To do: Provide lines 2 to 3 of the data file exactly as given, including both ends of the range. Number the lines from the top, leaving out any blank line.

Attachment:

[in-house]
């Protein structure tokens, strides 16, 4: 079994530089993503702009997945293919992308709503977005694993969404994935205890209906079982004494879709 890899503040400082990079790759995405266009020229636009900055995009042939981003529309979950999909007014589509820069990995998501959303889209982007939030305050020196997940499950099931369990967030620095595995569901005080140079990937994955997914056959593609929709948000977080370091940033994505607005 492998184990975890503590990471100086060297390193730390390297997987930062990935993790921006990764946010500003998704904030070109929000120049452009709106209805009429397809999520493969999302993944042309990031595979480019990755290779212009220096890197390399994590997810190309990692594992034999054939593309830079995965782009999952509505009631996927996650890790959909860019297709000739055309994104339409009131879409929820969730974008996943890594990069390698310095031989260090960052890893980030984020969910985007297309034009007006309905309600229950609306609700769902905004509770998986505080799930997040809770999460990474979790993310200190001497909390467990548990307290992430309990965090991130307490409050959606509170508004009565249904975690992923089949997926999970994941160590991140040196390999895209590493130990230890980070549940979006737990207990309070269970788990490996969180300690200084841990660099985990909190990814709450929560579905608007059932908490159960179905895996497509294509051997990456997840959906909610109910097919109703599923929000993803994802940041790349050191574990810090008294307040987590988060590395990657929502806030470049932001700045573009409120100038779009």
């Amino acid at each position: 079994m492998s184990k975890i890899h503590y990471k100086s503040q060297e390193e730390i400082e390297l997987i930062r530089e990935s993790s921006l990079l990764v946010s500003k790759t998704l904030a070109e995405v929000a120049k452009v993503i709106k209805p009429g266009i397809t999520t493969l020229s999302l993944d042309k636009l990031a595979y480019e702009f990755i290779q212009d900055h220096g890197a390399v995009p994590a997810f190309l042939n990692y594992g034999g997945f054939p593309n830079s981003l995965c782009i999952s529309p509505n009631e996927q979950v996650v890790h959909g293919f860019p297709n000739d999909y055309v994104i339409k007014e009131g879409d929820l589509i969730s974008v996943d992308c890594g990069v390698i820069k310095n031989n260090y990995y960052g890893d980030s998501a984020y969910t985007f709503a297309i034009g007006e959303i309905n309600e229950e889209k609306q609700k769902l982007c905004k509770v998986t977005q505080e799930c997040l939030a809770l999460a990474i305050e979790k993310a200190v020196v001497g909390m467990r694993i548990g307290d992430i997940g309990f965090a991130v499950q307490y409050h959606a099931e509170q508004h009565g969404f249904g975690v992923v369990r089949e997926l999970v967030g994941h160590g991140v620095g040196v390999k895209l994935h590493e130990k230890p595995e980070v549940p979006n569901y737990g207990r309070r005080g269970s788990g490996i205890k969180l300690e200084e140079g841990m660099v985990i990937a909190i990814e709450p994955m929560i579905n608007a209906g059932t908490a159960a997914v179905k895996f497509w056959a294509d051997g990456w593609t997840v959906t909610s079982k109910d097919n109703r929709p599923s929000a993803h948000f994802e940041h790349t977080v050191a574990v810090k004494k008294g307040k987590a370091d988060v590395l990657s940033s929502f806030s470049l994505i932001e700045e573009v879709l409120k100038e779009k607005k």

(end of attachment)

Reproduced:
């Protein structure tokens, strides 16, 4: 079994530089993503702009997945293919992308709503977005694993969404994935205890209906079982004494879709 890899503040400082990079790759995405266009020229636009900055995009042939981003529309979950999909007014589509820069990995998501959303889209982007939030305050020196997940499950099931369990967030620095595995569901005080140079990937994955997914056959593609929709948000977080370091940033994505607005 492998184990975890503590990471100086060297390193730390390297997987930062990935993790921006990764946010500003998704904030070109929000120049452009709106209805009429397809999520493969999302993944042309990031595979480019990755290779212009220096890197390399994590997810190309990692594992034999054939593309830079995965782009999952509505009631996927996650890790959909860019297709000739055309994104339409009131879409929820969730974008996943890594990069390698310095031989260090960052890893980030984020969910985007297309034009007006309905309600229950609306609700769902905004509770998986505080799930997040809770999460990474979790993310200190001497909390467990548990307290992430309990965090991130307490409050959606509170508004009565249904975690992923089949997926999970994941160590991140040196390999895209590493130990230890980070549940979006737990207990309070269970788990490996969180300690200084841990660099985990909190990814709450929560579905608007059932908490159960179905895996497509294509051997990456997840959906909610109910097919109703599923929000993803994802940041790349050191574990810090008294307040987590988060590395990657929502806030470049932001700045573009409120100038779009």
């Amino acid at each position: 079994m492998s184990k975890i890899h503590y990471k100086s503040q060297e390193e730390i400082e390297l997987i930062r530089e990935s993790s921006l990079l990764v946010s500003k790759t998704l904030a070109e995405v929000a120049k452009v993503i709106k209805p009429g266009i397809t999520t493969l020229s999302l993944d042309k636009l990031a595979y480019e702009f990755i290779q212009d900055h220096g890197a390399v995009p994590a997810f190309l042939n990692y594992g034999g997945f054939p593309n830079s981003l995965c782009i999952s529309p509505n009631e996927q979950v996650v890790h959909g293919f860019p297709n000739d999909y055309v994104i339409k007014e009131g879409d929820l589509i969730s974008v996943d992308c890594g990069v390698i820069k310095n031989n260090y990995y960052g890893d980030s998501a984020y969910t985007f709503a297309i034009g007006e959303i309905n309600e229950e889209k609306q609700k769902l982007c905004k509770v998986t977005q505080e799930c997040l939030a809770l999460a990474i305050e979790k993310a200190v020196v001497g909390m467990r694993i548990g307290d992430i997940g309990f965090a991130v499950q307490y409050h959606a099931e509170q508004h009565g969404f249904g975690v992923v369990r089949e997926l999970v967030g994941h160590g991140v620095g040196v390999k895209l994935h590493e130990k230890p595995e980070v549940p979006n569901y737990g207990r309070r005080g269970s788990g490996i205890k969180l300690e200084e140079g841990m660099v985990i990937a909190i990814e709450p994955m929560i579905n608007a209906g059932t908490a159960a997914v179905k895996f497509w056959a294509d051997g990456w593609t997840v959906t909610s079982k109910d097919n109703r929709p599923s929000a993803h948000f994802e940041h790349t977080v050191a574990v810090k004494k008294g307040k987590a370091d988060v590395l990657s940033s929502f806030s470049l994505i932001e700045e573009v879709l409120k100038e779009k607005k």